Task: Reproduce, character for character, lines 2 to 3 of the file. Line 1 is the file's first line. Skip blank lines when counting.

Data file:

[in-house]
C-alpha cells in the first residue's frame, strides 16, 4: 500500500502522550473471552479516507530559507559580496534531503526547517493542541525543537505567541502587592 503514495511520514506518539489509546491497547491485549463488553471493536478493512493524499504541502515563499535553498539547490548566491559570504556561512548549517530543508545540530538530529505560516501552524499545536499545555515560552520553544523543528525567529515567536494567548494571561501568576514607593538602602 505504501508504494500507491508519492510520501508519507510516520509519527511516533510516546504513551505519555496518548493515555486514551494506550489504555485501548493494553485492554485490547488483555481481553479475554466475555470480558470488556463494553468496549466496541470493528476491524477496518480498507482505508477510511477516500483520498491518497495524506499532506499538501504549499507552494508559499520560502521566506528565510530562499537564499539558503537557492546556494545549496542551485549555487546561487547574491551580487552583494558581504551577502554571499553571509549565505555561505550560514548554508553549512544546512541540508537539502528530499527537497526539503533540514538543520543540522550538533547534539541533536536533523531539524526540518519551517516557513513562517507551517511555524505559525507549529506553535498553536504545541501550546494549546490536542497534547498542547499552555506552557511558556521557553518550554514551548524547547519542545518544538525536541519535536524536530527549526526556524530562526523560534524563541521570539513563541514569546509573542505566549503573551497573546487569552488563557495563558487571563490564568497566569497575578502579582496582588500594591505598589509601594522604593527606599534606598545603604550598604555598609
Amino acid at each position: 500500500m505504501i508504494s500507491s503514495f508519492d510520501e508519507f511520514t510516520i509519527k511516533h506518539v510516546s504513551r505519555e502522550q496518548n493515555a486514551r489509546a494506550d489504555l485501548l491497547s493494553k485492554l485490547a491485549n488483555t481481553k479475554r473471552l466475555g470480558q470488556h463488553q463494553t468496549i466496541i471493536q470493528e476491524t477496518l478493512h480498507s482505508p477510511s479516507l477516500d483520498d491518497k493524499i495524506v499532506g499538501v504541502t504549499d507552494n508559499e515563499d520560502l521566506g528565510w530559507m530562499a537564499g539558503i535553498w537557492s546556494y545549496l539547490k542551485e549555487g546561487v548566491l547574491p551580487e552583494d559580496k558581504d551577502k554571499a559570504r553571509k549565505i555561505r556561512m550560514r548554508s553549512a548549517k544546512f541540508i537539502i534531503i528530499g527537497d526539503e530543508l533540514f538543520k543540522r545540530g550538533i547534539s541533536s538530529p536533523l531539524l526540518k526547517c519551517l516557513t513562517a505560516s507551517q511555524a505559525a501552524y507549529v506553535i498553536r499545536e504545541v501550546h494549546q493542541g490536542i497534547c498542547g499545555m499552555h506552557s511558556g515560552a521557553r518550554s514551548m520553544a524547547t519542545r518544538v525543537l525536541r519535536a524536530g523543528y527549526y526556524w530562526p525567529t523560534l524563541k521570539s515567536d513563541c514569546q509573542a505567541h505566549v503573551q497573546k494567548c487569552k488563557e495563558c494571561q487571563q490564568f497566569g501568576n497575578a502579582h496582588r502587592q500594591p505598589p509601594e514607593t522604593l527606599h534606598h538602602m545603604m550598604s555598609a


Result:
C-alpha cells in the first residue's frame, strides 16, 4: 500500500502522550473471552479516507530559507559580496534531503526547517493542541525543537505567541502587592 503514495511520514506518539489509546491497547491485549463488553471493536478493512493524499504541502515563499535553498539547490548566491559570504556561512548549517530543508545540530538530529505560516501552524499545536499545555515560552520553544523543528525567529515567536494567548494571561501568576514607593538602602 505504501508504494500507491508519492510520501508519507510516520509519527511516533510516546504513551505519555496518548493515555486514551494506550489504555485501548493494553485492554485490547488483555481481553479475554466475555470480558470488556463494553468496549466496541470493528476491524477496518480498507482505508477510511477516500483520498491518497495524506499532506499538501504549499507552494508559499520560502521566506528565510530562499537564499539558503537557492546556494545549496542551485549555487546561487547574491551580487552583494558581504551577502554571499553571509549565505555561505550560514548554508553549512544546512541540508537539502528530499527537497526539503533540514538543520543540522550538533547534539541533536536533523531539524526540518519551517516557513513562517507551517511555524505559525507549529506553535498553536504545541501550546494549546490536542497534547498542547499552555506552557511558556521557553518550554514551548524547547519542545518544538525536541519535536524536530527549526526556524530562526523560534524563541521570539513563541514569546509573542505566549503573551497573546487569552488563557495563558487571563490564568497566569497575578502579582496582588500594591505598589509601594522604593527606599534606598545603604550598604555598609
Amino acid at each position: 500500500m505504501i508504494s500507491s503514495f508519492d510520501e508519507f511520514t510516520i509519527k511516533h506518539v510516546s504513551r505519555e502522550q496518548n493515555a486514551r489509546a494506550d489504555l485501548l491497547s493494553k485492554l485490547a491485549n488483555t481481553k479475554r473471552l466475555g470480558q470488556h463488553q463494553t468496549i466496541i471493536q470493528e476491524t477496518l478493512h480498507s482505508p477510511s479516507l477516500d483520498d491518497k493524499i495524506v499532506g499538501v504541502t504549499d507552494n508559499e515563499d520560502l521566506g528565510w530559507m530562499a537564499g539558503i535553498w537557492s546556494y545549496l539547490k542551485e549555487g546561487v548566491l547574491p551580487e552583494d559580496k558581504d551577502k554571499a559570504r553571509k549565505i555561505r556561512m550560514r548554508s553549512a548549517k544546512f541540508i537539502i534531503i528530499g527537497d526539503e530543508l533540514f538543520k543540522r545540530g550538533i547534539s541533536s538530529p536533523l531539524l526540518k526547517c519551517l516557513t513562517a505560516s507551517q511555524a505559525a501552524y507549529v506553535i498553536r499545536e504545541v501550546h494549546q493542541g490536542i497534547c498542547g499545555m499552555h506552557s511558556g515560552a521557553r518550554s514551548m520553544a524547547t519542545r518544538v525543537l525536541r519535536a524536530g523543528y527549526y526556524w530562526p525567529t523560534l524563541k521570539s515567536d513563541c514569546q509573542a505567541h505566549v503573551q497573546k494567548c487569552k488563557e495563558c494571561q487571563q490564568f497566569g501568576n497575578a502579582h496582588r502587592q500594591p505598589p509601594e514607593t522604593l527606599h534606598h538602602m545603604m550598604s555598609a